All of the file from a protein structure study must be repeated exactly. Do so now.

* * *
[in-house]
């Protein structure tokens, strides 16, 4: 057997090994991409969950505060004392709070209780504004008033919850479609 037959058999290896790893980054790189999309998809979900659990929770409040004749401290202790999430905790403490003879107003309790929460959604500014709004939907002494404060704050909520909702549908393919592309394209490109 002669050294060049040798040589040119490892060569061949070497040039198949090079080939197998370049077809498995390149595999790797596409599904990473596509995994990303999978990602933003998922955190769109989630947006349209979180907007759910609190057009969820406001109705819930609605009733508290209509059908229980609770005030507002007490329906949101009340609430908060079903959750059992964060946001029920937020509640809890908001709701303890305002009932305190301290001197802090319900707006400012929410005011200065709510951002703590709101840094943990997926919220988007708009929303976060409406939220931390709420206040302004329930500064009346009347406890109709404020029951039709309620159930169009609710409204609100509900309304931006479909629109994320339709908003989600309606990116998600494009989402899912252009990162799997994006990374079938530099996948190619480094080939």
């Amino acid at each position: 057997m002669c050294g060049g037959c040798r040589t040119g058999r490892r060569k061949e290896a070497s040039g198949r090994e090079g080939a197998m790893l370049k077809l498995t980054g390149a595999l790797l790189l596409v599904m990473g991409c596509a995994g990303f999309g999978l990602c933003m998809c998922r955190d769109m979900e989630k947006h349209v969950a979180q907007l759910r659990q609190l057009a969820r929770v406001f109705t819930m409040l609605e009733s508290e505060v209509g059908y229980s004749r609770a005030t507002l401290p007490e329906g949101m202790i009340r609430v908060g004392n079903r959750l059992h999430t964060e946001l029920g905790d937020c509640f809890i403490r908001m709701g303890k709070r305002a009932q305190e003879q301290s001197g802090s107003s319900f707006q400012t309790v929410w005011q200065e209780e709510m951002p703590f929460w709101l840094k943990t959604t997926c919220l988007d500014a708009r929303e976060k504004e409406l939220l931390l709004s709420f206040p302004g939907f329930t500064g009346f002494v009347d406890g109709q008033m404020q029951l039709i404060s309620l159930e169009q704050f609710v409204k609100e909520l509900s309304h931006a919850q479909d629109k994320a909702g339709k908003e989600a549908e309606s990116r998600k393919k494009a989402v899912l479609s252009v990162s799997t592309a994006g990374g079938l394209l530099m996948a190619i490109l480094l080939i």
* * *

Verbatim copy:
[in-house]
């Protein structure tokens, strides 16, 4: 057997090994991409969950505060004392709070209780504004008033919850479609 037959058999290896790893980054790189999309998809979900659990929770409040004749401290202790999430905790403490003879107003309790929460959604500014709004939907002494404060704050909520909702549908393919592309394209490109 002669050294060049040798040589040119490892060569061949070497040039198949090079080939197998370049077809498995390149595999790797596409599904990473596509995994990303999978990602933003998922955190769109989630947006349209979180907007759910609190057009969820406001109705819930609605009733508290209509059908229980609770005030507002007490329906949101009340609430908060079903959750059992964060946001029920937020509640809890908001709701303890305002009932305190301290001197802090319900707006400012929410005011200065709510951002703590709101840094943990997926919220988007708009929303976060409406939220931390709420206040302004329930500064009346009347406890109709404020029951039709309620159930169009609710409204609100509900309304931006479909629109994320339709908003989600309606990116998600494009989402899912252009990162799997994006990374079938530099996948190619480094080939």
């Amino acid at each position: 057997m002669c050294g060049g037959c040798r040589t040119g058999r490892r060569k061949e290896a070497s040039g198949r090994e090079g080939a197998m790893l370049k077809l498995t980054g390149a595999l790797l790189l596409v599904m990473g991409c596509a995994g990303f999309g999978l990602c933003m998809c998922r955190d769109m979900e989630k947006h349209v969950a979180q907007l759910r659990q609190l057009a969820r929770v406001f109705t819930m409040l609605e009733s508290e505060v209509g059908y229980s004749r609770a005030t507002l401290p007490e329906g949101m202790i009340r609430v908060g004392n079903r959750l059992h999430t964060e946001l029920g905790d937020c509640f809890i403490r908001m709701g303890k709070r305002a009932q305190e003879q301290s001197g802090s107003s319900f707006q400012t309790v929410w005011q200065e209780e709510m951002p703590f929460w709101l840094k943990t959604t997926c919220l988007d500014a708009r929303e976060k504004e409406l939220l931390l709004s709420f206040p302004g939907f329930t500064g009346f002494v009347d406890g109709q008033m404020q029951l039709i404060s309620l159930e169009q704050f609710v409204k609100e909520l509900s309304h931006a919850q479909d629109k994320a909702g339709k908003e989600a549908e309606s990116r998600k393919k494009a989402v899912l479609s252009v990162s799997t592309a994006g990374g079938l394209l530099m996948a190619i490109l480094l080939i």